Tai Chao-chih

Tai Chao-chih (Chinese: 戴兆智; pinyin: Dài Zhàozhì; born 13 March 1930) is a Taiwanese former sports shooter. He competed at the 1964 Summer Olympics and the 1968 Summer Olympics. He also competed at the 1966 Asian Games and won a bronze medals in team event.

Taipei Mission in Korea

The Taipei Mission in Korea (Chinese: 駐韓國台北代表部; pinyin: Zhù Hánguó Táiběi Dàibiǎo Bù; Pe̍h-ōe-jī: Chù Hân-kok Tâi-pak Tāi-piáu-pō͘) (Hangul: 주한국 타이페이 대표부; RR: Ju Hanguk Taipeidaepyobu, Hanja:駐韓國 臺北 代表部) represents the interests of Taiwan in South Korea, functioning as a de facto embassy in the absence of diplomatic relations.

Its South Korean counterpart is the Korean Mission in Taipei.

Taiwanese indigenous peoples

Taiwanese indigenous peoples or formerly Taiwanese aborigines, Formosan people, Austronesian Taiwanese or Gaoshan people, are the indigenous peoples of Taiwan, who number almost 530,000 or 2.3% of the island's population, or more than 800,000 people, considering the potential recognition of Taiwanese Plain Indigenous Peoples officially in the future. Recent research suggests their ancestors may have been living on Taiwan for approximately 5,500 years in relative isolation before a major Han immigration from mainland China began in the 17th century. Taiwanese aborigines are Austronesian peoples, with linguistic and genetic ties to other Austronesian people. Related ethnic groups include Polynesians, most people of the Philippines, Indonesia, Malaysia and Brunei, among others.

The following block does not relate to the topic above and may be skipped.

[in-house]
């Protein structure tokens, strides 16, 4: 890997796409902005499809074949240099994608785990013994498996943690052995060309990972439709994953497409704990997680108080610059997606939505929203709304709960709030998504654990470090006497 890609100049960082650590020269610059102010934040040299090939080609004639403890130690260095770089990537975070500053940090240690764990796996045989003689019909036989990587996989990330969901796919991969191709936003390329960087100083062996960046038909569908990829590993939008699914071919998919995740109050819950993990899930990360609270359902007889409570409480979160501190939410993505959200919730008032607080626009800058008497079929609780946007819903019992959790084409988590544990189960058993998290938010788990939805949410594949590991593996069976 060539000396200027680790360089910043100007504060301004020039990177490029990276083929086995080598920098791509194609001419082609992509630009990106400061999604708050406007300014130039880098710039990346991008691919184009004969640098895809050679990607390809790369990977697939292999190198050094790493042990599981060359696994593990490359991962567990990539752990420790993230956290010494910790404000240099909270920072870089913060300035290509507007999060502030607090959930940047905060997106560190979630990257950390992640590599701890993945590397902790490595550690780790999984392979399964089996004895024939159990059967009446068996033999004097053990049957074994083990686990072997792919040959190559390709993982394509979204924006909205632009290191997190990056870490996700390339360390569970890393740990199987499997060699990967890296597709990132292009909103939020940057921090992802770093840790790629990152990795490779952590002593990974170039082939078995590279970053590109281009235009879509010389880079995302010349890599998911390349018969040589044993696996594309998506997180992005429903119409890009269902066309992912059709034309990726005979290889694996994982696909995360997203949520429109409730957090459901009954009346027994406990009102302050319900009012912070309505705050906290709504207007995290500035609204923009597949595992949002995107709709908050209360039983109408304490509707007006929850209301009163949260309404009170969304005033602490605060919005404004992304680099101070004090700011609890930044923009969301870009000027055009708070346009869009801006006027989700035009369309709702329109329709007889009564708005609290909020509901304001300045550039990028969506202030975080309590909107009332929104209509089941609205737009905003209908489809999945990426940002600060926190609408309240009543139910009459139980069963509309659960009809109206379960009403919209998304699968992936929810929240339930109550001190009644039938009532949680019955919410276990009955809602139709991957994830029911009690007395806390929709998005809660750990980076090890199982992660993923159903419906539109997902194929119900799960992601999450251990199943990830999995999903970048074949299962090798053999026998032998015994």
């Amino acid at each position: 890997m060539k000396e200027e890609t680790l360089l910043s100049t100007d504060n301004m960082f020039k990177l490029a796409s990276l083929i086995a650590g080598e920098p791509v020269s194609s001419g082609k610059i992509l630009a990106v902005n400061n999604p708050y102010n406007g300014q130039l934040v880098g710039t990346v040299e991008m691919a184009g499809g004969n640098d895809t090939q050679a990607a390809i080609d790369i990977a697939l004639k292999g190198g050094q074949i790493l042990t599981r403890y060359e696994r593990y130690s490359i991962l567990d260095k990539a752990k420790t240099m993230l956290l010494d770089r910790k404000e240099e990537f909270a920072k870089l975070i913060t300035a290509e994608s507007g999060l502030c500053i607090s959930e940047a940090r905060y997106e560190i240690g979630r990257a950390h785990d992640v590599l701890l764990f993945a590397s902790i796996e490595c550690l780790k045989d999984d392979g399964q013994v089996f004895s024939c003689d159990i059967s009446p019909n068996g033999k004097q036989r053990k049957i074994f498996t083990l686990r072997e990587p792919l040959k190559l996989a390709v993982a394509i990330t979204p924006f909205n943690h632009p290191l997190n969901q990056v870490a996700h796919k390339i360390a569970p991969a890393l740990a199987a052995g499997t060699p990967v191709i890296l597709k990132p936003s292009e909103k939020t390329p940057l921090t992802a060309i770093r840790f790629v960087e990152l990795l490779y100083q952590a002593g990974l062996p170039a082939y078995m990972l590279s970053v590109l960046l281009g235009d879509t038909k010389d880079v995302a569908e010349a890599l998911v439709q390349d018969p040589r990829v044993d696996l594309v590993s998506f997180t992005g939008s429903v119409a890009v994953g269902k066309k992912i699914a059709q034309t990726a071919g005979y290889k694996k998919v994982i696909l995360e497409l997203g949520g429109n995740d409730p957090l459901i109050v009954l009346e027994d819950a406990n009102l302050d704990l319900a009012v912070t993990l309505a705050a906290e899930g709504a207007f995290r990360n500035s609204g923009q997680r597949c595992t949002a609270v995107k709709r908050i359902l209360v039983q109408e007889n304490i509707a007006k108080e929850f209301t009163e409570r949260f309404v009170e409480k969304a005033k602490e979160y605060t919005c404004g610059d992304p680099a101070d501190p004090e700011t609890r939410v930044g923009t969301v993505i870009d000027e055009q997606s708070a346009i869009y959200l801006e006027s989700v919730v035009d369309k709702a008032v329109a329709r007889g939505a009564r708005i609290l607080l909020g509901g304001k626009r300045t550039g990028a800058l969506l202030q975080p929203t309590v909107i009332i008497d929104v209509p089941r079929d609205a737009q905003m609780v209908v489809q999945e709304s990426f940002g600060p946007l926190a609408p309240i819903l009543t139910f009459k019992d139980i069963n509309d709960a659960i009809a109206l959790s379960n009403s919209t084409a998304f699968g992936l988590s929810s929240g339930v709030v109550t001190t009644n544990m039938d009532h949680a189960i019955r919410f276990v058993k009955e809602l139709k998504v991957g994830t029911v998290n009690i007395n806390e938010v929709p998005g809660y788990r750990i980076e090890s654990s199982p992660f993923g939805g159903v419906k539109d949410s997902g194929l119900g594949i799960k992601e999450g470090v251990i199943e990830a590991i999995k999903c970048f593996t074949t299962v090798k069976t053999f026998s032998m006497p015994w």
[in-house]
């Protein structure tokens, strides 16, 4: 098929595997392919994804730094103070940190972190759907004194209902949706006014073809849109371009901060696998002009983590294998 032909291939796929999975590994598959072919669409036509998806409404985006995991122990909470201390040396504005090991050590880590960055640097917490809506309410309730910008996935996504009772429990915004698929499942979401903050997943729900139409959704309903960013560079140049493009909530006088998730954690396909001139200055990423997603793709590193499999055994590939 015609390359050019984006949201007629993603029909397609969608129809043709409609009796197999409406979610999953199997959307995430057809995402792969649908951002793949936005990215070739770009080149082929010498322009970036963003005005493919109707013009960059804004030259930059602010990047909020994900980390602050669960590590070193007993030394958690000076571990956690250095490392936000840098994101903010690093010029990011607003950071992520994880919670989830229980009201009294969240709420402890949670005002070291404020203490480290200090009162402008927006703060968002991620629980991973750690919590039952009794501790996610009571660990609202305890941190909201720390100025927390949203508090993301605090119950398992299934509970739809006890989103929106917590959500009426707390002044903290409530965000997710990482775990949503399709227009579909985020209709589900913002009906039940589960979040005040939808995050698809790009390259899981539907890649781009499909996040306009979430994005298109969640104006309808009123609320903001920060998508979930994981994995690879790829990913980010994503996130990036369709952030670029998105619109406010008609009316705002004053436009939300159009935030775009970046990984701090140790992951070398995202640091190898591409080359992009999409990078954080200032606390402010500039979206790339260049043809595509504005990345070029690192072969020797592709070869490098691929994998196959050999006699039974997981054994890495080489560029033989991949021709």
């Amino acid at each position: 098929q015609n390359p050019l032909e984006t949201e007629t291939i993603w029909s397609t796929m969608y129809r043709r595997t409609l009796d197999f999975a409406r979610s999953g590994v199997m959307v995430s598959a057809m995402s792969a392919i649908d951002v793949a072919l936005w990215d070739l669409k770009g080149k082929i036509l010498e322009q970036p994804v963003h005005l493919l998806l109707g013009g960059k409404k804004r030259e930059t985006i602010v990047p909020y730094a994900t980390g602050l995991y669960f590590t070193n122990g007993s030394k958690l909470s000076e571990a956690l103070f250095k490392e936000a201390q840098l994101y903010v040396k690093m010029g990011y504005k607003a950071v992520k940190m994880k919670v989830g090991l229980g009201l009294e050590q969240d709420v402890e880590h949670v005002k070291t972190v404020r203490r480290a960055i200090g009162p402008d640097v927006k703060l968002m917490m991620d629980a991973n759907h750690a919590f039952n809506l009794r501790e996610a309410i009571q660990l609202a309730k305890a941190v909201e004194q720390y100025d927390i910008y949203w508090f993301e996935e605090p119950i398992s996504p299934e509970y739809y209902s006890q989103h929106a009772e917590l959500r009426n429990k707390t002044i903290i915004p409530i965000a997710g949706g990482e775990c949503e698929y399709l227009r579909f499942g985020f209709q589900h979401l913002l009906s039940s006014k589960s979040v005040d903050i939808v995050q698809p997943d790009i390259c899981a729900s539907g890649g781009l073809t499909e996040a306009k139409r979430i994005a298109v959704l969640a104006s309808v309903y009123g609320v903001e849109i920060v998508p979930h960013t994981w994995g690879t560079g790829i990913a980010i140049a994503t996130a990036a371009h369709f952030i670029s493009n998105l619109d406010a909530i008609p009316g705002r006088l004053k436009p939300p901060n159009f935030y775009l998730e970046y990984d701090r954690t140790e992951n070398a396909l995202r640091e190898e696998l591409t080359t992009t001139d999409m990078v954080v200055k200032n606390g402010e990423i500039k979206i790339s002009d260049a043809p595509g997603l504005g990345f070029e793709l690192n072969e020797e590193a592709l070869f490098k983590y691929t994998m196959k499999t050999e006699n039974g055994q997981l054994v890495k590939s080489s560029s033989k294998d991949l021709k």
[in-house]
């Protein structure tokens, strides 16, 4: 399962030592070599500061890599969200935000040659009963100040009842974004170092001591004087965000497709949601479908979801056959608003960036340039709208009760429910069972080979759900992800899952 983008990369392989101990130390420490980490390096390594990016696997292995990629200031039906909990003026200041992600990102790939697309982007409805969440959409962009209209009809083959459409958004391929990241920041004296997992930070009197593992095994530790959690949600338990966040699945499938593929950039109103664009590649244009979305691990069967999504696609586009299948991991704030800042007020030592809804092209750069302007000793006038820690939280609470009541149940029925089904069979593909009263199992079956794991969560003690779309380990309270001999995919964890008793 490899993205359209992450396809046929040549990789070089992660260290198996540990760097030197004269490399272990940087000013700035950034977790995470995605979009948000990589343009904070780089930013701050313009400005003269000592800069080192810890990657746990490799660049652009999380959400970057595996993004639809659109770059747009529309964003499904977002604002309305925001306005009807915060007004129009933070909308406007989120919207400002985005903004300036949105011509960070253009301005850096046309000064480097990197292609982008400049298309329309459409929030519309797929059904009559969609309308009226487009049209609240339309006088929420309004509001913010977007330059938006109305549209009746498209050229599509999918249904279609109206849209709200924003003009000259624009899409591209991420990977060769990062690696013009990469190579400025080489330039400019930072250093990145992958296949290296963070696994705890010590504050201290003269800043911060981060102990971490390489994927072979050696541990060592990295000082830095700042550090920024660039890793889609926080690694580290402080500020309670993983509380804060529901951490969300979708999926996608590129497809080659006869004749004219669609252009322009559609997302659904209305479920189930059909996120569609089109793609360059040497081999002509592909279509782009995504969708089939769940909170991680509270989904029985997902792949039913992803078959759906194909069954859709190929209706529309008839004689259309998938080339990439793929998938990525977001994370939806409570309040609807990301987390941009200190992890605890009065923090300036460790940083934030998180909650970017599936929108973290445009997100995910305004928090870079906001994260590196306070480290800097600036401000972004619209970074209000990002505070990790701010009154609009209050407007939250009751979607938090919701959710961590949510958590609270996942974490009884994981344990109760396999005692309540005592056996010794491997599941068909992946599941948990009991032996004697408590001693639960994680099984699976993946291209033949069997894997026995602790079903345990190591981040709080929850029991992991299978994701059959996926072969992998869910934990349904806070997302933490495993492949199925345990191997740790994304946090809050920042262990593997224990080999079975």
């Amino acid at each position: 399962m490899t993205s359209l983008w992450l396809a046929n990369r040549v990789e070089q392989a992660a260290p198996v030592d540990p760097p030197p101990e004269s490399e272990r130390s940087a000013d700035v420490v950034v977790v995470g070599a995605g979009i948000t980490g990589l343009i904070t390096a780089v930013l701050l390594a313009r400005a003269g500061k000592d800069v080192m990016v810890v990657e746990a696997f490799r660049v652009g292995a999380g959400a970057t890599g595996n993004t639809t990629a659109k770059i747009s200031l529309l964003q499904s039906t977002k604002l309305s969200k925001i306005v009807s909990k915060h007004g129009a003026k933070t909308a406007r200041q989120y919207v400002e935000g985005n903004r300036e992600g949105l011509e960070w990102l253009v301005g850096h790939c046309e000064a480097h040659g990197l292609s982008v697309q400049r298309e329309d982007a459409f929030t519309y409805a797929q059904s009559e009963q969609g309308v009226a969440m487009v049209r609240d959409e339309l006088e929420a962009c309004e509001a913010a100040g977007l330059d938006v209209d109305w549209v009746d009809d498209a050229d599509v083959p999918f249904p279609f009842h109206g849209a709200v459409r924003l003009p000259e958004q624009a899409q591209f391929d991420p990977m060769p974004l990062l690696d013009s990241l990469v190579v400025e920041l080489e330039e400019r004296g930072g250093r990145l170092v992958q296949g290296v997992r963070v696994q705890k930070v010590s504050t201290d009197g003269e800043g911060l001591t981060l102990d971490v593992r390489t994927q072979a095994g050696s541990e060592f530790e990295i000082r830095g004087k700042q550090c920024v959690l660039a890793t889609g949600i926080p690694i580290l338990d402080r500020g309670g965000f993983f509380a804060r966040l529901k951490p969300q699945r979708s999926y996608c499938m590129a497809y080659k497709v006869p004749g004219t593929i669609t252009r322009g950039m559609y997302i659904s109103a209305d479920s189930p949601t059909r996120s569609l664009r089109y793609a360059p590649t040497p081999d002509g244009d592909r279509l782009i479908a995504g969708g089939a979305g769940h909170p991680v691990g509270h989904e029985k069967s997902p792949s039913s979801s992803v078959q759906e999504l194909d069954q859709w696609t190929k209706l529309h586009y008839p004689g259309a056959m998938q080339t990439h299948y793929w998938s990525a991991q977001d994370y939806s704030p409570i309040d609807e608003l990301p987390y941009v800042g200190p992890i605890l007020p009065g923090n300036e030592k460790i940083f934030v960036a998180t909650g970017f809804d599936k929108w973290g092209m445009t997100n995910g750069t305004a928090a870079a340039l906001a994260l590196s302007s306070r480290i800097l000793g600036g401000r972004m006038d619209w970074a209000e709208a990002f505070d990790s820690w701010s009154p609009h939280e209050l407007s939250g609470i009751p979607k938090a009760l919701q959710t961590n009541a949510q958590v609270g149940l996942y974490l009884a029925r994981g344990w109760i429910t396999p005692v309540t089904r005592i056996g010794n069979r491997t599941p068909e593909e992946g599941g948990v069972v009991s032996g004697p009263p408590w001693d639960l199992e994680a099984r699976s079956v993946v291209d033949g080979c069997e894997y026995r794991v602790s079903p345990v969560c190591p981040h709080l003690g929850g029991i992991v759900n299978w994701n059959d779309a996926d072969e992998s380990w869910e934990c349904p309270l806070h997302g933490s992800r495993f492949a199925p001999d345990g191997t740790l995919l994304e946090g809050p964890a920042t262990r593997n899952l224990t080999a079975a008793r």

For centuries, Taiwan's aboriginal inhabitants experienced economic competition and military conflict with a series of colonising newcomers. Centralised government policies designed to foster language shift and cultural assimilation, as well as continued contact with the colonisers through trade, intermarriage and other intercultural processes, have resulted in varying degrees of language death and loss of original cultural identity. For example, of the approximately 26 known languages of the Taiwanese aborigines (collectively referred to as the Formosan languages), at least ten are now extinct, five are moribund and several are to some degree endangered. These languages are of unique historical significance, since most historical linguists consider Taiwan to be the original homeland of the Austronesian language family.Taiwan's Austronesian speakers were formerly distributed over much of the island's rugged Central Mountain Range and were concentrated in villages along the alluvial plains. The bulk of contemporary Taiwanese aborigines now live in the mountains and in cities.